Saturday, February 28, 2015

Why Goddess Feminism, Activism, or Spirituality? by Donna Snyder

From infancy, my parents and sisters read me mythology that included tales of goddesses and gods from ancient times. My two sisters were enough older than me that they mothered me, too, teaching me vocabulary and to count by multiples of all the numbers one to ten to make up for not getting to go to kindergarten. They were smart and beautiful, but the single most powerful influence in my young life was Mama. Daddy was important and read to me, but he also worked 12 hour shifts, six days a week at the cotton gin where he was bookkeeper. Mama was the most beautiful, the most intelligent, the most talented of any of the mere mortals I encountered in the rural Texas Panhandle. She was the Almighty Mama. It was only natural that I should find it easy to believe in a divine feminine source of all the most important things in life-poetry, the law, passion, learning, righteous indignation, judgment and retribution, miracles and magic.

The watershed experience in my development was reading Mirrors of Ancient Womanhood by Merlin Stone, while traveling in Turkey and Greece in my early 30s. That was when I learned the Goddess was not just an entity involved in jealousies and competitions, but, rather, was the source of all that was Good and Crucial. From then on, I never regretted my earlier repudiation of misogynistic Western religious traditions. From then on, I sang Her praises everywhere I lived and worked, and with everyone I encountered. From then on, everywhere I lived, I found Her there before me.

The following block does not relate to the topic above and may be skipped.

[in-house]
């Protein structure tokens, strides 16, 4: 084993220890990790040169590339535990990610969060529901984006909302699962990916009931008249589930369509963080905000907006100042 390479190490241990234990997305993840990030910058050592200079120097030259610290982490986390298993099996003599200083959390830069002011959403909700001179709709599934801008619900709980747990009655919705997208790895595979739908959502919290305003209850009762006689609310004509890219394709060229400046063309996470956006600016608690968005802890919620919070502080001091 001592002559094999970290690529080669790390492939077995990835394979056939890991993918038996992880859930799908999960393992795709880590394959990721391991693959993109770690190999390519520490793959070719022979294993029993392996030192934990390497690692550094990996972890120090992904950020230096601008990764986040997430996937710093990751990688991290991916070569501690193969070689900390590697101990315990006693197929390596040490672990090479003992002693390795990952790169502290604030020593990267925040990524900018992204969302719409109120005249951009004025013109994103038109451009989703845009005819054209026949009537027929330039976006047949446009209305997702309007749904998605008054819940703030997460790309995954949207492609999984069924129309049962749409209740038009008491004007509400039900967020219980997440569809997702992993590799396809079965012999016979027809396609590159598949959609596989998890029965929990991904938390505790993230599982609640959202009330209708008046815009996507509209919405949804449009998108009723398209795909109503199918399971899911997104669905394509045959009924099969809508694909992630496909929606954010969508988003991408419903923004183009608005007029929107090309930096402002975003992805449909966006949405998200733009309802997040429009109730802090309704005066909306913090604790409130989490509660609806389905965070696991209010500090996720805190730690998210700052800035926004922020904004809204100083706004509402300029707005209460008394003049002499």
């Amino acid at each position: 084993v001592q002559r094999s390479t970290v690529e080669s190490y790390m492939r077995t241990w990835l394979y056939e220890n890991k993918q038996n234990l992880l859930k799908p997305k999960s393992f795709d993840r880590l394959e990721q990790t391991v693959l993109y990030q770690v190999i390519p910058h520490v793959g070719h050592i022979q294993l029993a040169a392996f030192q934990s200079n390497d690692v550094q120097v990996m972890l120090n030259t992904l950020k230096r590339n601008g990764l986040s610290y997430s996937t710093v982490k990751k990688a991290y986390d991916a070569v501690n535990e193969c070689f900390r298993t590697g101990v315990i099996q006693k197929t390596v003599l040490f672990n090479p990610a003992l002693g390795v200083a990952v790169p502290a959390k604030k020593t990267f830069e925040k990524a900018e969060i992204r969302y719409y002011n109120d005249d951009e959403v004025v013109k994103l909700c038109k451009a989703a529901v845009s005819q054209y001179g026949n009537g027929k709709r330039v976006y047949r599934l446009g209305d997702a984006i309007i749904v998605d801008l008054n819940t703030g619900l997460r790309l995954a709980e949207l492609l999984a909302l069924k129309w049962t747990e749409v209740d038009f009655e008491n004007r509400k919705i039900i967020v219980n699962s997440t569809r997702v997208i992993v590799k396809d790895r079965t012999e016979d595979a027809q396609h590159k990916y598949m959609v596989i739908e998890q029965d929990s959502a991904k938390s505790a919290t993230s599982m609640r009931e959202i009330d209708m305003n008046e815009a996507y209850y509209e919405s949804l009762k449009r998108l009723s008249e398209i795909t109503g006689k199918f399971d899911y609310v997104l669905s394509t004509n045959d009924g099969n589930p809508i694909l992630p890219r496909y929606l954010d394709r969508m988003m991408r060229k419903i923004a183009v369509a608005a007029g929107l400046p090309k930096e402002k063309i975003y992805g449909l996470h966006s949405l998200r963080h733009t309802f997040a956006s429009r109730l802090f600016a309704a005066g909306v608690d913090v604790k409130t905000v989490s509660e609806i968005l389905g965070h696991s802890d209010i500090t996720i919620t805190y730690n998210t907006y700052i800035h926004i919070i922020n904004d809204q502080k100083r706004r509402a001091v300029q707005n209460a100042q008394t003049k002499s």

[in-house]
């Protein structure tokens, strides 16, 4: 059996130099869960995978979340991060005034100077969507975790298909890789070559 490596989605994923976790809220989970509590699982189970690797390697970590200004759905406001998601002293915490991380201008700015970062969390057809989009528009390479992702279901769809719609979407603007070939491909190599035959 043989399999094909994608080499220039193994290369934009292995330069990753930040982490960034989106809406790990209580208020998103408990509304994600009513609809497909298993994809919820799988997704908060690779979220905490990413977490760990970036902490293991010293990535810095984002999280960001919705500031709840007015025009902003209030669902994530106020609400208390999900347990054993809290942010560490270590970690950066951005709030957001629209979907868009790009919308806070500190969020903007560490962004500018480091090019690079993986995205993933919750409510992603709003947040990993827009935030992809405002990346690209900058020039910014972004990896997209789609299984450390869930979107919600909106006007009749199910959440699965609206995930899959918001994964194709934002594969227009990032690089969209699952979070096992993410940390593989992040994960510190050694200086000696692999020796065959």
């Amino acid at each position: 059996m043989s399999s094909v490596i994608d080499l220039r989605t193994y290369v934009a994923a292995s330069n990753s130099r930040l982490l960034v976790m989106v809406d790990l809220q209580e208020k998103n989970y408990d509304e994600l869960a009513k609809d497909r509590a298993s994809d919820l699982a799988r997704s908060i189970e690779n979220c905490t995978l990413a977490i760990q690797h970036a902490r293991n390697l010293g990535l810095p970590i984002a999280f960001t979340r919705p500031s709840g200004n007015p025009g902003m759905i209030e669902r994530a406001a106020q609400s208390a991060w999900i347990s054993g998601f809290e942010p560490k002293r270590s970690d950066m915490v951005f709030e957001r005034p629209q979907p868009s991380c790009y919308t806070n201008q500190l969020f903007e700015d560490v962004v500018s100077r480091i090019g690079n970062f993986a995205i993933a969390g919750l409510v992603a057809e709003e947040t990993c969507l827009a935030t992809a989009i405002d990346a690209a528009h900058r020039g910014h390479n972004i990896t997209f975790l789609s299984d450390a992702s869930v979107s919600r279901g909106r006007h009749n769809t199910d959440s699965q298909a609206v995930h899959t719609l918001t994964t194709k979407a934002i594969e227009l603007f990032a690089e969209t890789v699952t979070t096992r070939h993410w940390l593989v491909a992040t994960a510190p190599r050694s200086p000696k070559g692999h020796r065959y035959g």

Donna J Snyder, El Paso, Texas, USA


This is an ongoing collective writing project, initiated by Magoism: The Way of S/He and Mother Tree Sanctuary in response to the question, "Why Goddess Feminism, Activism, or Spirituality?" We will feature different women's answers here and on the Magoism blog in the months to come as part of this project.

Contributions are welcome.  Please email or join the discussion on the Magoism group on Facebook.

Originally posted on


  1. Replies
    1. Thank you, Phibby, you the scribe of everyday goddesses.

    2. Thank you, Phibby, you the scribe of everyday goddesses.

  2. Hey Donna, I'm from El Paso, Tx too! Imagine that, both of us contributing to the Girl God! Great article!

    1. Imagine that. We need to meet and share our tales. Thanks for reading my essay.

  3. Thank you, Girl God, for honoring my personal story in this way.